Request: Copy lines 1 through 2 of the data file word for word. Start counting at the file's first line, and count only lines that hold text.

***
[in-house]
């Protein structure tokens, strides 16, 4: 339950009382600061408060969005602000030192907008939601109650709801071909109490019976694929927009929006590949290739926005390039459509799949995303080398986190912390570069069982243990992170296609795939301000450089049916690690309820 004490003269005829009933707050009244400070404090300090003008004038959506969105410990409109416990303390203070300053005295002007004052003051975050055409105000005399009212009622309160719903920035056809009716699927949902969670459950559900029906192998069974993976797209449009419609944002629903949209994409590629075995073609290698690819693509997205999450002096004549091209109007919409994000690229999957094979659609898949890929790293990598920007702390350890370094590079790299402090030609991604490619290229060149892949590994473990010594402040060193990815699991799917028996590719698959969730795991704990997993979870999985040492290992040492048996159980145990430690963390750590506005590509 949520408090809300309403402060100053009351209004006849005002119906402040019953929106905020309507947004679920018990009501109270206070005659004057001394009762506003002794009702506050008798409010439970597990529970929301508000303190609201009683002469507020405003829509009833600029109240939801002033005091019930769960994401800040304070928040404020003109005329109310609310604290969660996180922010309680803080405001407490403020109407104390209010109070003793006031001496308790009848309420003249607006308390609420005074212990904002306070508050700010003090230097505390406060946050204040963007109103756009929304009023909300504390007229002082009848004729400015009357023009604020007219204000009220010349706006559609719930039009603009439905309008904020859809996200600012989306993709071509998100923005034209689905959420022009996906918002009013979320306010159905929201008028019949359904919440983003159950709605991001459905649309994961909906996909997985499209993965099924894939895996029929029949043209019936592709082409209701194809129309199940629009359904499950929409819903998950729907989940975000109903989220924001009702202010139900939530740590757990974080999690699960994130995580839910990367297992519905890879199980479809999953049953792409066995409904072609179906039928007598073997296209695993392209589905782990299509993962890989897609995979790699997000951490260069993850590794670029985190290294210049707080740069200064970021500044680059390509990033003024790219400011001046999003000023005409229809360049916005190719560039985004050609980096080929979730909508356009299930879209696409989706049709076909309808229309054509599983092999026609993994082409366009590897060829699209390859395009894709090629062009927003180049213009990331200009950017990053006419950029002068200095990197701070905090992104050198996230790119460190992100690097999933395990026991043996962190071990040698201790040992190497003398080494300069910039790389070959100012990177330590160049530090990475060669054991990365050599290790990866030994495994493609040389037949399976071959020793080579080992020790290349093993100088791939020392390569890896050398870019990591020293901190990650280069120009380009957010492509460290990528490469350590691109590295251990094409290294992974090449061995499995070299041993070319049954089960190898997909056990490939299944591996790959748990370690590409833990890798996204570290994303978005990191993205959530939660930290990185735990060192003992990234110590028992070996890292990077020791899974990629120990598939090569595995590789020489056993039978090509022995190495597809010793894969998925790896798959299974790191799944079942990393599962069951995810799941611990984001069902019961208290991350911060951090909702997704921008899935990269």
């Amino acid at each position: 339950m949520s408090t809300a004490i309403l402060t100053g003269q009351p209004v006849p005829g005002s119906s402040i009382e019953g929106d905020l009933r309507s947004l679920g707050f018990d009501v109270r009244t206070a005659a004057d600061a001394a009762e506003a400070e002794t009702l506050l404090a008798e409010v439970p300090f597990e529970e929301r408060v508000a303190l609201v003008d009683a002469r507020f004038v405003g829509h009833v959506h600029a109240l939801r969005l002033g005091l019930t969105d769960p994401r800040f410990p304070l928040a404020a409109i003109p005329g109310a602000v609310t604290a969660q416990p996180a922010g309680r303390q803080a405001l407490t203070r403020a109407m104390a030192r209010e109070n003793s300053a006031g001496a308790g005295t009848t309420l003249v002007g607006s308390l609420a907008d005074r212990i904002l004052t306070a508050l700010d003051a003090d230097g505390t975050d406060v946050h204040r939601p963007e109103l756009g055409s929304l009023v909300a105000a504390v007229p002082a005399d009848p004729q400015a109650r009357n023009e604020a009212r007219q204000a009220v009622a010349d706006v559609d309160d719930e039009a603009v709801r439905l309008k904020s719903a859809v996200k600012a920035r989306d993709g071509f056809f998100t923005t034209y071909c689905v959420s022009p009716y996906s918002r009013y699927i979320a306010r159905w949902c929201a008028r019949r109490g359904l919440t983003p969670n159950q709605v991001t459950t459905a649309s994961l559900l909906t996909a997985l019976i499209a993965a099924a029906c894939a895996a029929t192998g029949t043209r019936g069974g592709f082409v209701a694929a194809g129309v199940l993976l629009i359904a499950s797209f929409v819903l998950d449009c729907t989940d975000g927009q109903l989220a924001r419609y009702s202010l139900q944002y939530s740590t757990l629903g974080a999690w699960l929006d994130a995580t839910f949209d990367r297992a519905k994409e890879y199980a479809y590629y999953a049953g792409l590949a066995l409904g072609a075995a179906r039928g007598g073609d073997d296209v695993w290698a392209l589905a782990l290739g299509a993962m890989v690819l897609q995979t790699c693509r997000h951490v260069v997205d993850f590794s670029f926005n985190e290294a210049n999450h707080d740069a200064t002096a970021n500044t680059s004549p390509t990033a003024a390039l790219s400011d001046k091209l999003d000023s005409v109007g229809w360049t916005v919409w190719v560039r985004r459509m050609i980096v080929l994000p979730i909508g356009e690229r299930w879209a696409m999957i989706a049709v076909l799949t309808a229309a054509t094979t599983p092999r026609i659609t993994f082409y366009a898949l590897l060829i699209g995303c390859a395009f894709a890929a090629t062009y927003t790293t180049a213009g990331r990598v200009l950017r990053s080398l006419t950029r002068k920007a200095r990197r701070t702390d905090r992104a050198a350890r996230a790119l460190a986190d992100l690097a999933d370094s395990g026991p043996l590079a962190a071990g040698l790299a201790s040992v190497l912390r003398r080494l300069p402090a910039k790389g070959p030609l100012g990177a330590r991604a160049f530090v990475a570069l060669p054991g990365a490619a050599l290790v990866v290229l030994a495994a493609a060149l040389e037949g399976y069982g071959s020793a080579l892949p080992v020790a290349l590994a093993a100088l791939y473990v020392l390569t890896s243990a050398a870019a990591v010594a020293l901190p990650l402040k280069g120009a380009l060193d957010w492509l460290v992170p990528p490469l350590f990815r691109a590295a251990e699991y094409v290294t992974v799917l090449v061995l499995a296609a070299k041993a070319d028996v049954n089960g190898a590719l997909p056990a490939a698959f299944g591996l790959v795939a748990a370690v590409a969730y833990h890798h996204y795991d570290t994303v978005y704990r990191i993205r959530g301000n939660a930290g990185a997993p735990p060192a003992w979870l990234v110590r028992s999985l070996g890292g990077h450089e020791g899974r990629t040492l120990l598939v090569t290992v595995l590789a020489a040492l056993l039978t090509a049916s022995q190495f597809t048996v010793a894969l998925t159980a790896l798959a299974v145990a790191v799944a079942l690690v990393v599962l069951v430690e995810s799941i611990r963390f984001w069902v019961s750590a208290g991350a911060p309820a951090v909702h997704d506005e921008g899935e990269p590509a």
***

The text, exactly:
[in-house]
């Protein structure tokens, strides 16, 4: 339950009382600061408060969005602000030192907008939601109650709801071909109490019976694929927009929006590949290739926005390039459509799949995303080398986190912390570069069982243990992170296609795939301000450089049916690690309820 004490003269005829009933707050009244400070404090300090003008004038959506969105410990409109416990303390203070300053005295002007004052003051975050055409105000005399009212009622309160719903920035056809009716699927949902969670459950559900029906192998069974993976797209449009419609944002629903949209994409590629075995073609290698690819693509997205999450002096004549091209109007919409994000690229999957094979659609898949890929790293990598920007702390350890370094590079790299402090030609991604490619290229060149892949590994473990010594402040060193990815699991799917028996590719698959969730795991704990997993979870999985040492290992040492048996159980145990430690963390750590506005590509 949520408090809300309403402060100053009351209004006849005002119906402040019953929106905020309507947004679920018990009501109270206070005659004057001394009762506003002794009702506050008798409010439970597990529970929301508000303190609201009683002469507020405003829509009833600029109240939801002033005091019930769960994401800040304070928040404020003109005329109310609310604290969660996180922010309680803080405001407490403020109407104390209010109070003793006031001496308790009848309420003249607006308390609420005074212990904002306070508050700010003090230097505390406060946050204040963007109103756009929304009023909300504390007229002082009848004729400015009357023009604020007219204000009220010349706006559609719930039009603009439905309008904020859809996200600012989306993709071509998100923005034209689905959420022009996906918002009013979320306010159905929201008028019949359904919440983003159950709605991001459905649309994961909906996909997985499209993965099924894939895996029929029949043209019936592709082409209701194809129309199940629009359904499950929409819903998950729907989940975000109903989220924001009702202010139900939530740590757990974080999690699960994130995580839910990367297992519905890879199980479809999953049953792409066995409904072609179906039928007598073997296209695993392209589905782990299509993962890989897609995979790699997000951490260069993850590794670029985190290294210049707080740069200064970021500044680059390509990033003024790219400011001046999003000023005409229809360049916005190719560039985004050609980096080929979730909508356009299930879209696409989706049709076909309808229309054509599983092999026609993994082409366009590897060829699209390859395009894709090629062009927003180049213009990331200009950017990053006419950029002068200095990197701070905090992104050198996230790119460190992100690097999933395990026991043996962190071990040698201790040992190497003398080494300069910039790389070959100012990177330590160049530090990475060669054991990365050599290790990866030994495994493609040389037949399976071959020793080579080992020790290349093993100088791939020392390569890896050398870019990591020293901190990650280069120009380009957010492509460290990528490469350590691109590295251990094409290294992974090449061995499995070299041993070319049954089960190898997909056990490939299944591996790959748990370690590409833990890798996204570290994303978005990191993205959530939660930290990185735990060192003992990234110590028992070996890292990077020791899974990629120990598939090569595995590789020489056993039978090509022995190495597809010793894969998925790896798959299974790191799944079942990393599962069951995810799941611990984001069902019961208290991350911060951090909702997704921008899935990269």